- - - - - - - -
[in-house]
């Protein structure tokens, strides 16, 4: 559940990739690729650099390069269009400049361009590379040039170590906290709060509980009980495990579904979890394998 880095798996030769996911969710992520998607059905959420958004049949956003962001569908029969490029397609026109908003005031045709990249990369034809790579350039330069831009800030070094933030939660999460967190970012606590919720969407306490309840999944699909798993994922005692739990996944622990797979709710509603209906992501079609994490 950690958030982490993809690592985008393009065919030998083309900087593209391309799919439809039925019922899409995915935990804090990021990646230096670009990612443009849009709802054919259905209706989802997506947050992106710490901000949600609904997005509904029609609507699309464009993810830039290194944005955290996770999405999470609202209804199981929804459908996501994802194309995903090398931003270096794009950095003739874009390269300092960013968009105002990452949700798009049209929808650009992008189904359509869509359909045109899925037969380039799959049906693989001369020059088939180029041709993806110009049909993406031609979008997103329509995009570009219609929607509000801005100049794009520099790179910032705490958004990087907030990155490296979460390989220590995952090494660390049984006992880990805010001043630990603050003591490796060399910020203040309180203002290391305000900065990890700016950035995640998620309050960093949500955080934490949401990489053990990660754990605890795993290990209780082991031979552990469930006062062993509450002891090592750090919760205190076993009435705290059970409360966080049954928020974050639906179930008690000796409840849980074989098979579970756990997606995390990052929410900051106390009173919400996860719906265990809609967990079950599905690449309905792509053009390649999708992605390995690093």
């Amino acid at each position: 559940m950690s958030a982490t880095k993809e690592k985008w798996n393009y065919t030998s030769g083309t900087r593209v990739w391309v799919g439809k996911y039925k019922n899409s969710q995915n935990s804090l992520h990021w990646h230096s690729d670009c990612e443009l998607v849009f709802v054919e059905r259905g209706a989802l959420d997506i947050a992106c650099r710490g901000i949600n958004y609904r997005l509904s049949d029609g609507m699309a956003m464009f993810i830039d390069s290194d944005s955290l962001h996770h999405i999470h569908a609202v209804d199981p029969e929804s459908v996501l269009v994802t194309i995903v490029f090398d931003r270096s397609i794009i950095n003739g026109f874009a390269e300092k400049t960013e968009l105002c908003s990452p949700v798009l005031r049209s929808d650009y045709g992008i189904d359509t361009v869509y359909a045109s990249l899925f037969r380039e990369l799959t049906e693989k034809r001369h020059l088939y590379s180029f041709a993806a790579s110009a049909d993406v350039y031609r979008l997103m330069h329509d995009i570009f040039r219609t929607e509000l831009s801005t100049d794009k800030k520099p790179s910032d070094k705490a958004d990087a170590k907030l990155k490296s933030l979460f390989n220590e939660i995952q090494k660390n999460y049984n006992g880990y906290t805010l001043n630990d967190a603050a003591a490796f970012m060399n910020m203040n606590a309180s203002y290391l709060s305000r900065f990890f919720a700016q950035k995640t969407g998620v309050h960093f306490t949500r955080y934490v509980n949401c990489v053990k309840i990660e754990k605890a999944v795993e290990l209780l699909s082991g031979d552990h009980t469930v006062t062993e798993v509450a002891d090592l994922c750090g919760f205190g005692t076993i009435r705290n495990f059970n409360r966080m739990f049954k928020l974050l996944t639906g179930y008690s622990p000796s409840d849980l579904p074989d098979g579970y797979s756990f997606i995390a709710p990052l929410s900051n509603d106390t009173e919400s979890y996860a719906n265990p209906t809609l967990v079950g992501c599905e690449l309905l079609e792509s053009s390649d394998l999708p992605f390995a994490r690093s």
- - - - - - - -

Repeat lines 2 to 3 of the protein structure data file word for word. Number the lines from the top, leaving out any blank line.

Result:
């Protein structure tokens, strides 16, 4: 559940990739690729650099390069269009400049361009590379040039170590906290709060509980009980495990579904979890394998 880095798996030769996911969710992520998607059905959420958004049949956003962001569908029969490029397609026109908003005031045709990249990369034809790579350039330069831009800030070094933030939660999460967190970012606590919720969407306490309840999944699909798993994922005692739990996944622990797979709710509603209906992501079609994490 950690958030982490993809690592985008393009065919030998083309900087593209391309799919439809039925019922899409995915935990804090990021990646230096670009990612443009849009709802054919259905209706989802997506947050992106710490901000949600609904997005509904029609609507699309464009993810830039290194944005955290996770999405999470609202209804199981929804459908996501994802194309995903090398931003270096794009950095003739874009390269300092960013968009105002990452949700798009049209929808650009992008189904359509869509359909045109899925037969380039799959049906693989001369020059088939180029041709993806110009049909993406031609979008997103329509995009570009219609929607509000801005100049794009520099790179910032705490958004990087907030990155490296979460390989220590995952090494660390049984006992880990805010001043630990603050003591490796060399910020203040309180203002290391305000900065990890700016950035995640998620309050960093949500955080934490949401990489053990990660754990605890795993290990209780082991031979552990469930006062062993509450002891090592750090919760205190076993009435705290059970409360966080049954928020974050639906179930008690000796409840849980074989098979579970756990997606995390990052929410900051106390009173919400996860719906265990809609967990079950599905690449309905792509053009390649999708992605390995690093």
């Amino acid at each position: 559940m950690s958030a982490t880095k993809e690592k985008w798996n393009y065919t030998s030769g083309t900087r593209v990739w391309v799919g439809k996911y039925k019922n899409s969710q995915n935990s804090l992520h990021w990646h230096s690729d670009c990612e443009l998607v849009f709802v054919e059905r259905g209706a989802l959420d997506i947050a992106c650099r710490g901000i949600n958004y609904r997005l509904s049949d029609g609507m699309a956003m464009f993810i830039d390069s290194d944005s955290l962001h996770h999405i999470h569908a609202v209804d199981p029969e929804s459908v996501l269009v994802t194309i995903v490029f090398d931003r270096s397609i794009i950095n003739g026109f874009a390269e300092k400049t960013e968009l105002c908003s990452p949700v798009l005031r049209s929808d650009y045709g992008i189904d359509t361009v869509y359909a045109s990249l899925f037969r380039e990369l799959t049906e693989k034809r001369h020059l088939y590379s180029f041709a993806a790579s110009a049909d993406v350039y031609r979008l997103m330069h329509d995009i570009f040039r219609t929607e509000l831009s801005t100049d794009k800030k520099p790179s910032d070094k705490a958004d990087a170590k907030l990155k490296s933030l979460f390989n220590e939660i995952q090494k660390n999460y049984n006992g880990y906290t805010l001043n630990d967190a603050a003591a490796f970012m060399n910020m203040n606590a309180s203002y290391l709060s305000r900065f990890f919720a700016q950035k995640t969407g998620v309050h960093f306490t949500r955080y934490v509980n949401c990489v053990k309840i990660e754990k605890a999944v795993e290990l209780l699909s082991g031979d552990h009980t469930v006062t062993e798993v509450a002891d090592l994922c750090g919760f205190g005692t076993i009435r705290n495990f059970n409360r966080m739990f049954k928020l974050l996944t639906g179930y008690s622990p000796s409840d849980l579904p074989d098979g579970y797979s756990f997606i995390a709710p990052l929410s900051n509603d106390t009173e919400s979890y996860a719906n265990p209906t809609l967990v079950g992501c599905e690449l309905l079609e792509s053009s390649d394998l999708p992605f390995a994490r690093s």